CFP

Property Titling And Transfer - Community Property Vs. Non-Community Property

Community Property Vs. Non-Community Property
In the United States there are two different types of marital property laws: community property and common law property. The nine states in the U.S. that recognize community property law are: Arizona, California, Idaho, Louisiana, Nevada, New Mexico, Texas, Washington and Wisconsin. All other states recognize a common law system.

In community property states, spouses share ownership of most property. The basic rule of community property is: during a marriage, all property earned or acquired by either spouse during that marriage is owned 50% by each spouse – except property received through a gift or an inheritance which was received as a "separate property." In community property states, property owned by one spouse before a marriage remains separate property, even after marriage only if it's kept separate.

Example: Levi Smith owned a home for five years before marrying Emily. He then signed a new deed for a house, listing "Levi and Emily Smith" as community property owners. Levi has given one-half ownership of the house to Emily.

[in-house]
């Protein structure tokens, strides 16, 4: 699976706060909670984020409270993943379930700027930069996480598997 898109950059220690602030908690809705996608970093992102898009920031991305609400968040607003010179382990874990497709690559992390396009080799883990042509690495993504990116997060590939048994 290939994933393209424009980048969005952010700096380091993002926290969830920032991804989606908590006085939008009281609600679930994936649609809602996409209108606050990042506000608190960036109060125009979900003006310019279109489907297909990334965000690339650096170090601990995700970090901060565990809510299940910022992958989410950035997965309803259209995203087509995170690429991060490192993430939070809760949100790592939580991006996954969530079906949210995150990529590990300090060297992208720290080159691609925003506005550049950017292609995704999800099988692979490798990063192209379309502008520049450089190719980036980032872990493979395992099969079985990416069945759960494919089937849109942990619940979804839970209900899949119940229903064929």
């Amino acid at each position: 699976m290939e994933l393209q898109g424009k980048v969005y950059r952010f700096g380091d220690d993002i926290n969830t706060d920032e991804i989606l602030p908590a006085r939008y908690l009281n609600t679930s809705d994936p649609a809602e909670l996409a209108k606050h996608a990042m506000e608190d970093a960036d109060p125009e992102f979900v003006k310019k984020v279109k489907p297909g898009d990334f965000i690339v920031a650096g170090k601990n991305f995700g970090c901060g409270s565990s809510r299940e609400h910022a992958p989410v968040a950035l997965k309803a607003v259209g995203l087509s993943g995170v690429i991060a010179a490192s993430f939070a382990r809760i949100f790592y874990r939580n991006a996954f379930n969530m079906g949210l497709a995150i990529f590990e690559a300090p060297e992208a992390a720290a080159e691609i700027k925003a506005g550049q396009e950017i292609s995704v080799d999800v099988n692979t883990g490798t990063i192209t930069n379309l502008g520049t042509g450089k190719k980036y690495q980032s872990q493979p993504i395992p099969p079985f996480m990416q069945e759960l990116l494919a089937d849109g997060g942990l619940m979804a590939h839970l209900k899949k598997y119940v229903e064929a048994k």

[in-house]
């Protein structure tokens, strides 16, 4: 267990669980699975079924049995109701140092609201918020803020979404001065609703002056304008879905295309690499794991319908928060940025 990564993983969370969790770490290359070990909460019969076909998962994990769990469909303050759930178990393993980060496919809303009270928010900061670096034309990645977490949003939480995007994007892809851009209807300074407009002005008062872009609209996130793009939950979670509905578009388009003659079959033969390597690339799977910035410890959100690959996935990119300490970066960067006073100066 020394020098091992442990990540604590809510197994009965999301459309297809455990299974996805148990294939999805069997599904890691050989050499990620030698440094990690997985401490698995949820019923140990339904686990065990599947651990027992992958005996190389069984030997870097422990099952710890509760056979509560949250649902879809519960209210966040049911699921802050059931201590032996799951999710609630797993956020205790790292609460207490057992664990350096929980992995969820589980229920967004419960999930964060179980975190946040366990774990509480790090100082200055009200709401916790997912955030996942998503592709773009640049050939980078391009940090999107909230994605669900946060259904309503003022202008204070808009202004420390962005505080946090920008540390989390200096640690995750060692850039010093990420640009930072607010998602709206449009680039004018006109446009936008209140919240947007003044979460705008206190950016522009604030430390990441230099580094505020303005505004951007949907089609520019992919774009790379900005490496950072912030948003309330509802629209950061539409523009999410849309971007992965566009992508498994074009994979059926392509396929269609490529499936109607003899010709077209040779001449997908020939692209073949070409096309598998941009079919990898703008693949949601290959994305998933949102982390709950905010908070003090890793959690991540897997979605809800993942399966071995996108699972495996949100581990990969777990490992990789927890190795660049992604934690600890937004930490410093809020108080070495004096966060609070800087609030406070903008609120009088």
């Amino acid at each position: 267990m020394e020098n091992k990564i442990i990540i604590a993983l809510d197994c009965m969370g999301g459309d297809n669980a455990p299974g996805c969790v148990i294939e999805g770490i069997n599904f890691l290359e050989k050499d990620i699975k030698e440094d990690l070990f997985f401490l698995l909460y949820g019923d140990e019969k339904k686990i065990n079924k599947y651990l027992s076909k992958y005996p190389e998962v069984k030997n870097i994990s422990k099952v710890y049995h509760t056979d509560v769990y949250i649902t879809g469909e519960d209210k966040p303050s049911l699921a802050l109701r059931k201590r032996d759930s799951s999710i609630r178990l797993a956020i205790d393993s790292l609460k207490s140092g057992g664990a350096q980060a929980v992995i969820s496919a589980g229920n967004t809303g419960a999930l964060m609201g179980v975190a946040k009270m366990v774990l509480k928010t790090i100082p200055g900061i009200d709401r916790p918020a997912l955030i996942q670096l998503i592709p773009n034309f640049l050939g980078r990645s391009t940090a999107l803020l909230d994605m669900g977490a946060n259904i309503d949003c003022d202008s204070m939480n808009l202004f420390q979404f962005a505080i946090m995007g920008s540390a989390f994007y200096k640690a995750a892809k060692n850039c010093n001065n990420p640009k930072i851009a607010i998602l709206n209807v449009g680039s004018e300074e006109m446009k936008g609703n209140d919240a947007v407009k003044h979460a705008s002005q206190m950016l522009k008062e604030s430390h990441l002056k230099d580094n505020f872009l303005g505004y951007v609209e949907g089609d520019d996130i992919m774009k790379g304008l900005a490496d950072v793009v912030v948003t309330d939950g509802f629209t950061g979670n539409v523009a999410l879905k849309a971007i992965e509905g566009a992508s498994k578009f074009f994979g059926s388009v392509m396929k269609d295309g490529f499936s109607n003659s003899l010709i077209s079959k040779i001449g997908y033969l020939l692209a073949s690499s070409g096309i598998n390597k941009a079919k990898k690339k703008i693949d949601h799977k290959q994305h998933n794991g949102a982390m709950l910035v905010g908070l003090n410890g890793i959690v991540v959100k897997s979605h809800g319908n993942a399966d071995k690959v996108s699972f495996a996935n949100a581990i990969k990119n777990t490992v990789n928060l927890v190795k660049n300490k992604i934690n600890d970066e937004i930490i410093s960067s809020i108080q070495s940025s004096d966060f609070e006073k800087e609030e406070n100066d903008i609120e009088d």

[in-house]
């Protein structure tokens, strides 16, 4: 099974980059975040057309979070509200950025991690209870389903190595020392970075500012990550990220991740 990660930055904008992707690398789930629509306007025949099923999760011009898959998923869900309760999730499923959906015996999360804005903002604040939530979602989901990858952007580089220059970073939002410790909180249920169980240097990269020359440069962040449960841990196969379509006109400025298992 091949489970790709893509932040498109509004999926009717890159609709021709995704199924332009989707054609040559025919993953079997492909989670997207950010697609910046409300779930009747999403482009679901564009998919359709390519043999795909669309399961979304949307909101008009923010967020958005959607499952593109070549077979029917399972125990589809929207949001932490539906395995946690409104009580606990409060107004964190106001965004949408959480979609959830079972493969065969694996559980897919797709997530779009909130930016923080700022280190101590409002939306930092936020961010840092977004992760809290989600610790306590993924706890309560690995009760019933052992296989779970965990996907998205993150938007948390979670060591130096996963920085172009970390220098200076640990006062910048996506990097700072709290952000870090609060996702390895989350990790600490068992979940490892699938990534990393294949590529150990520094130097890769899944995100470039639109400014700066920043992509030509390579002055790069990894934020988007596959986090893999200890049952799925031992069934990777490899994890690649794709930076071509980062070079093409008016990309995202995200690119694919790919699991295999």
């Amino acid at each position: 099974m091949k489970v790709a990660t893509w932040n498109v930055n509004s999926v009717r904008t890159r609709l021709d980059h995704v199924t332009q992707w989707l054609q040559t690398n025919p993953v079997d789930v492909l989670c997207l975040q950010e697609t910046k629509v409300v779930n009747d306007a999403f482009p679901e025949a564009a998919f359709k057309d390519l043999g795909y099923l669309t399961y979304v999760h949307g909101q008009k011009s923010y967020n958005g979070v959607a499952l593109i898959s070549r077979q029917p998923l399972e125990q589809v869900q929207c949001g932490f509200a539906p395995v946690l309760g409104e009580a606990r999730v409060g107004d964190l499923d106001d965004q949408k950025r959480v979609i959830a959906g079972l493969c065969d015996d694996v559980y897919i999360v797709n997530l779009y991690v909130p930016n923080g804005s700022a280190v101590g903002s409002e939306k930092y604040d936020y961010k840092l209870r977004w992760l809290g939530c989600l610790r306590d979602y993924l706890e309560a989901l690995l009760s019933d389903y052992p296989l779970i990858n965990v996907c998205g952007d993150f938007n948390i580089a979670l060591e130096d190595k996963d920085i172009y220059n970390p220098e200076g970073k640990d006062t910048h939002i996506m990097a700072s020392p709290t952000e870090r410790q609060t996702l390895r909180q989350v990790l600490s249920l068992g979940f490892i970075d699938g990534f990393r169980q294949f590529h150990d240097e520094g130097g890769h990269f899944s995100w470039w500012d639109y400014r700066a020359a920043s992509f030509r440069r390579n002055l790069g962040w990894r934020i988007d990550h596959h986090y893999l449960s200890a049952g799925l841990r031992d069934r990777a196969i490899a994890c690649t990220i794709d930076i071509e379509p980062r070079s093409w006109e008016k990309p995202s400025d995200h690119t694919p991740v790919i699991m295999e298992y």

A common mistake of transformation of separate property is when it gets commingled with community property and it's no longer possible to tell the difference between the two.

Example: When she got married, Ginger had a bank account with $40,000 in it, her separate property. During the 25 year marriage, she maintained this account adding money her husband earned and made no withdrawals. The original $40,000 has long since been commingled with community property funds and is no longer considered separate property.

In contrast, common law states that property acquired by one spouse belongs 100% to that spouse unless the property is specifically put in the names of both spouses.

Another simple example to distinguish the two: under the common law property system, if a married man purchases a motorcycle and puts only his name on the title, that motorcycle belongs solely to him. If the man lived in a community property state, however, the motorcycle would automatically become the property of both the man and his wife.

The main advantage to community property is the surviving spouse gets a full step-up in basis in the entire property if at least one-half of the whole property is includible in the deceased spouse's gross estate.




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